Capturing the consumer dollar can be a challenge at the best of times.
At the worst of times, such as arguably those New Zealand is experiencing at the moment, it can be even harder.
It is not surprising then that to maximise their chances of capturing the dollar, businesses might undertake what in legal speak is called comparative advertising. That is, advertising in which either a business states that its products (usually) are compatible with another brand’s products, or a business compares its goods (or services) to the goods (or services) of one or more competitors, highlighting the benefits of that business’s goods over the competitors’. The benefits might be lower price, greater value, better performance or durability, for example.
Done right, comparative advertising can be very successful, achieving brand switch and long-term loyalty. Just ask Whittaker’s and potentially Pak’nSave (Kiwis will know what I mean here…).
Done wrong, and you can infringe registered trade mark rights (if you use a competitor’s trading name or logo in your ad) and/or breach New Zealand’s Fair Trading Act 1986 and Advertising Standards Code.
A well-publicised recent example of where a business ‘got it wrong’ in New Zealand involves the kiwi toy company, Zuru1, and the world famous brickmaker, Lego2. Zuru had used the LEGO word mark on packaging for its own ‘MAX Build More’ toy bricks to advertise they were compatible with Lego branded bricks. Lego had not consented to Zuru’s use and, to cut a long legal story short, sued Zuru for trade mark infringement, passing off and breach of the Fair Trading Act.
Although it failed on its passing off and Fair Trading Act claims, Lego did succeed on its trade mark infringement claim on the grounds Zuru did not use the LEGO trade mark in accordance with honest practices in commercial matters and its use took unfair advantage of the LEGO trade mark. Further, it was not reasonably necessary for Zuru to use the LEGO trade mark in such a prominent way on the front panels of its containers and packaging to indicate either a characteristic of its products or the intended purpose of its products.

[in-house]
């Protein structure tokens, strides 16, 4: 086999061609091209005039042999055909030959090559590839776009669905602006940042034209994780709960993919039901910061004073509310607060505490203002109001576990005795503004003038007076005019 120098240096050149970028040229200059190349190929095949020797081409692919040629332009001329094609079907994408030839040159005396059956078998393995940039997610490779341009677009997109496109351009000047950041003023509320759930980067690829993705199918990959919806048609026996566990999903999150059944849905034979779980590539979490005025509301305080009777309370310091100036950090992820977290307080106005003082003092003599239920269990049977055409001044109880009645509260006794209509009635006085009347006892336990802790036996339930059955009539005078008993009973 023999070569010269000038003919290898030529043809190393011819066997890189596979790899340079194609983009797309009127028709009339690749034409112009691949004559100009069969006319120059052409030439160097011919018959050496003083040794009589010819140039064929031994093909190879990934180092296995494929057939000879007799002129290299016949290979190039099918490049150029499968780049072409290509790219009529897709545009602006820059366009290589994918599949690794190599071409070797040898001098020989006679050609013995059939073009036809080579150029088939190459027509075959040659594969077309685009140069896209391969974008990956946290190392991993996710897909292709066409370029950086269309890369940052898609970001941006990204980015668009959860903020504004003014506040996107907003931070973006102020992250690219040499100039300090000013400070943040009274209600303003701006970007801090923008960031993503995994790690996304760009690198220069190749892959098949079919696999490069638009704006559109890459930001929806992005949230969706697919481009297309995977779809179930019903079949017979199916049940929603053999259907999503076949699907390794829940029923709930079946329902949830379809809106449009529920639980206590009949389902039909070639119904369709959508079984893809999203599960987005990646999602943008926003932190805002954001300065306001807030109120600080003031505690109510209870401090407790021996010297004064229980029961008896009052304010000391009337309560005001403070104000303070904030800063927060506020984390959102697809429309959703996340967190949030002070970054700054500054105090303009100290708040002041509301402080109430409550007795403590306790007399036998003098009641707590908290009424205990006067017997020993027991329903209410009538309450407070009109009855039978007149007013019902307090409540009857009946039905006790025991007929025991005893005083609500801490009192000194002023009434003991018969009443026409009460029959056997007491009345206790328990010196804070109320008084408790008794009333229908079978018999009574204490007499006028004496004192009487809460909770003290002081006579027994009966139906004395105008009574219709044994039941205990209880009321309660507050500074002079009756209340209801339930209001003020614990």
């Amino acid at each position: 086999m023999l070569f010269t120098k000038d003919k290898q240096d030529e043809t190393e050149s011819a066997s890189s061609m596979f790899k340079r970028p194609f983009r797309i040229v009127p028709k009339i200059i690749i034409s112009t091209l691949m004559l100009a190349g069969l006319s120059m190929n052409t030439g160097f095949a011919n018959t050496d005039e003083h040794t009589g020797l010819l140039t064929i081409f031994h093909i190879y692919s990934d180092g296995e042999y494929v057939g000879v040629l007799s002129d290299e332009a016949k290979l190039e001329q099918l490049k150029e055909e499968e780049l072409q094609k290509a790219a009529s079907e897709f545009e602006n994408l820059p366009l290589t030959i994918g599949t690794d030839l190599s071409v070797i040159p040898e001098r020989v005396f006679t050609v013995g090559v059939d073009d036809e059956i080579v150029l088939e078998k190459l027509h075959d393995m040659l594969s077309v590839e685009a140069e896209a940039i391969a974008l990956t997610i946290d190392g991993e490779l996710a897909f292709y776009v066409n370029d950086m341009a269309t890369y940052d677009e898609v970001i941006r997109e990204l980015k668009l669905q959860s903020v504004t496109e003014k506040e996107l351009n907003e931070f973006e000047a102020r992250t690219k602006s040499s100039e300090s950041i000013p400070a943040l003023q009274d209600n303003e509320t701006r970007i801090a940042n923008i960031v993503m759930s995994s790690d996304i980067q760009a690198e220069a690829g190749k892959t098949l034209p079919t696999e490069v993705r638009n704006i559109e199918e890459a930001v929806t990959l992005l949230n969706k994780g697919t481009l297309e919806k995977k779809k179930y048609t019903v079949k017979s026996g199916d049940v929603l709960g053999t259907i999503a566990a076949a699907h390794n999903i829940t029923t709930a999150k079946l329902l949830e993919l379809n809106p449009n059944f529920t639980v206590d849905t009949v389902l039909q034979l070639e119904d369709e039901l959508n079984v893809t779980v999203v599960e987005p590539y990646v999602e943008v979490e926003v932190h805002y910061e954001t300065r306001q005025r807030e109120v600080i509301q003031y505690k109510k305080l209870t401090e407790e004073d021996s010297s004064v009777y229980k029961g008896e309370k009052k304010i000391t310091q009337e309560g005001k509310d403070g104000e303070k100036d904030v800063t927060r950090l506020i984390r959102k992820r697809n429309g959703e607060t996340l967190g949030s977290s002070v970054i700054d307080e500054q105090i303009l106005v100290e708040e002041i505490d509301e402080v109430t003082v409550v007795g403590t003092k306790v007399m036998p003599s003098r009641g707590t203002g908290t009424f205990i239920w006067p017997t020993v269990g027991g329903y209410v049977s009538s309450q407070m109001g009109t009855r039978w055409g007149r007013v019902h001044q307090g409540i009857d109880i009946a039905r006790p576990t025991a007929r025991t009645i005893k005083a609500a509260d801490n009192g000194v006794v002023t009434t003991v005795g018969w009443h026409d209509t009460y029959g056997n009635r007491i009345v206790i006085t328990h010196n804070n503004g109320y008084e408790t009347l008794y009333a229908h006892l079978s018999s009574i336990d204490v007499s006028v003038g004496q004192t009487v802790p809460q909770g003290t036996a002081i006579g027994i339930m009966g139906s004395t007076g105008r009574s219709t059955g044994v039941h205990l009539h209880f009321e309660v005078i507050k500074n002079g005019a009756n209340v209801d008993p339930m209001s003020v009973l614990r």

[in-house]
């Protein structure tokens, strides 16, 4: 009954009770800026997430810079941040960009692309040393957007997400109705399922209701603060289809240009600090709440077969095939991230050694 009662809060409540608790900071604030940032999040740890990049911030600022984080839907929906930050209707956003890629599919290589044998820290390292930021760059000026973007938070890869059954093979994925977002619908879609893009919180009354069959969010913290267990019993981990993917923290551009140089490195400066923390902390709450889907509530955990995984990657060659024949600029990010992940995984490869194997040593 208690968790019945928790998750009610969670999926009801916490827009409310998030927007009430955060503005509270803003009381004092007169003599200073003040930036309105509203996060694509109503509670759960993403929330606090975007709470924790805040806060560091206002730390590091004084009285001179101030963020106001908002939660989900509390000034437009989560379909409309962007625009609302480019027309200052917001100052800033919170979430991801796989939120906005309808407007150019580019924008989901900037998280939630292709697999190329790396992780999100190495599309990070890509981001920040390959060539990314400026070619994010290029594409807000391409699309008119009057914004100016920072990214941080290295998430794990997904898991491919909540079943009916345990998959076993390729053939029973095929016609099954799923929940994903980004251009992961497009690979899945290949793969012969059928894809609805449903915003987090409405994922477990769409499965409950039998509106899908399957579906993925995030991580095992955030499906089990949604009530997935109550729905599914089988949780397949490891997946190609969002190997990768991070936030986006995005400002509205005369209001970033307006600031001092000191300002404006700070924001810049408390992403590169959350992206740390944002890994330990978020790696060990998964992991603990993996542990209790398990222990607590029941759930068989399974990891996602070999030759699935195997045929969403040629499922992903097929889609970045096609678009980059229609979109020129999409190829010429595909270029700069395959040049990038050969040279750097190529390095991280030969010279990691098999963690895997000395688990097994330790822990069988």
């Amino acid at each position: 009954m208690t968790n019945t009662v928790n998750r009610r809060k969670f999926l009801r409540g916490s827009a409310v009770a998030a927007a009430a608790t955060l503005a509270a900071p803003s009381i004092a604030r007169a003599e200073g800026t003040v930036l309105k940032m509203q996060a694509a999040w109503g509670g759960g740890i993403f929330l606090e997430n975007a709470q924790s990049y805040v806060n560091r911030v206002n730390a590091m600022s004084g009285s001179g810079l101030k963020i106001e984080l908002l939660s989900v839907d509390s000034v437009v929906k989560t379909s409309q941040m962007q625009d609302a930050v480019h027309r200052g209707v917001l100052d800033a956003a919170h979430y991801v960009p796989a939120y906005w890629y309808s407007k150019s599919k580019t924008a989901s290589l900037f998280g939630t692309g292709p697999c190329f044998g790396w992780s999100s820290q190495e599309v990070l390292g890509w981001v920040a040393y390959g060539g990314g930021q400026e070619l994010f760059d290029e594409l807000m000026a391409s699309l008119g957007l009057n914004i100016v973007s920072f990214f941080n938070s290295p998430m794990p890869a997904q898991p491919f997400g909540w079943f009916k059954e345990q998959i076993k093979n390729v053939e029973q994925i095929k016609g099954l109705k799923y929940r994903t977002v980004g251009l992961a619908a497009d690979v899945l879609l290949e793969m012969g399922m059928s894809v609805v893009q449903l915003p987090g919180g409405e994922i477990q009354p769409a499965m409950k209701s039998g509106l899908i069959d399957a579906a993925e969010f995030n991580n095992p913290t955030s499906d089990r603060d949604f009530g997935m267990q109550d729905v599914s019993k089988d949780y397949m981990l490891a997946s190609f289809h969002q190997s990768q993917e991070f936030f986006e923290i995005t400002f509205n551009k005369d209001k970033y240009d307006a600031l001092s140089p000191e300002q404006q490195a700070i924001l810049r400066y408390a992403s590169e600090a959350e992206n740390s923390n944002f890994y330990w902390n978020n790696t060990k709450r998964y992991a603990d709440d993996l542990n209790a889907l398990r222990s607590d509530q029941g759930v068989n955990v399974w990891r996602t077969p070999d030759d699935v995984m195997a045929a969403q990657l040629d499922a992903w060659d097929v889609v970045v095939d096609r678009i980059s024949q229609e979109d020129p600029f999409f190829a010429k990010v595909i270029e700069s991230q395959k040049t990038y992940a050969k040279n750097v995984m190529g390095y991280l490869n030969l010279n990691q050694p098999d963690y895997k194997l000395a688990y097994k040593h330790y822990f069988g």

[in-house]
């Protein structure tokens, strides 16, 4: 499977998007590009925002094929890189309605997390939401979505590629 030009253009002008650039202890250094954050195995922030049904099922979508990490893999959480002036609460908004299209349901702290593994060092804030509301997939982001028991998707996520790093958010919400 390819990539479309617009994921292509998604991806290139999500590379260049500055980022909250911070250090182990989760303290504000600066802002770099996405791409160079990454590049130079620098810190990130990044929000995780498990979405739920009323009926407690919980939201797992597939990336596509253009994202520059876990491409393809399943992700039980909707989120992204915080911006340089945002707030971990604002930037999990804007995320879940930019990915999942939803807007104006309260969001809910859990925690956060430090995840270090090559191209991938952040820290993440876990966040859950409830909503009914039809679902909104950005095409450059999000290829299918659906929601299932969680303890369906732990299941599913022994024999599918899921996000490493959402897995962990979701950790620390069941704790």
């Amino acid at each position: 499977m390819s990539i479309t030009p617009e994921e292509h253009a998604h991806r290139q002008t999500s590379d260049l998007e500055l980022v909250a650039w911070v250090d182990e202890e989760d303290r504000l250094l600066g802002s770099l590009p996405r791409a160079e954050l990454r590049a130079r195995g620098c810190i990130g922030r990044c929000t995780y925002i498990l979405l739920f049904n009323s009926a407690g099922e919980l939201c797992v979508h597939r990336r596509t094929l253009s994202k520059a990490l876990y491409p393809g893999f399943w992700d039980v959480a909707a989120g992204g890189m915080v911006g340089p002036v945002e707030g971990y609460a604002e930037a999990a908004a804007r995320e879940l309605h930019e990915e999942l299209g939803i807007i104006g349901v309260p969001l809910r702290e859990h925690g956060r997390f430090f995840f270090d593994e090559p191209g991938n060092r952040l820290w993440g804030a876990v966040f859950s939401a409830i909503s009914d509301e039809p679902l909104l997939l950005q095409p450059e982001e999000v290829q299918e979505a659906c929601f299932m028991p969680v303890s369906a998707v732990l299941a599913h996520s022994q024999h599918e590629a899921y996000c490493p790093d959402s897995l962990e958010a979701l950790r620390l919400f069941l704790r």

Outside the world of toy bricks, I am aware of two other recent examples where competitors have undertaken questionable comparative advertising. Due to client confidentiality, I am unable to divulge further details. It suffices to say however that when scrutinised, the comparisons – which involved comparisons of product features – did not stack up: quite the opposite, the comparisons were fundamentally flawed and, should they have been tested in a court, would, I venture, beenfound so.
There are, I perceive, four key ‘rules’ when it comes to comparative advertising:
1. If making compatibility statements, like Zuru, ask yourself (and sense check with others) whether using your competitor’s name or logo is really necessary. A good rule of thumb might be, ‘If in doubt, leave it out’.
2. If comparing goods or services, compare apples with apples, not apples with pears and, worse still, lemons;
3. If you are questioned, make sure you can wholly justify the claims you make in your advertising; and
4. If you are in any doubt, seek appropriate legal advice. Forewarned is forearmed.
1. Zuru New Zealand Limited and Zuru Toys New Zealand Limited, to be precise.
2. Lego Juris A/S and Lego A/S, to be precise.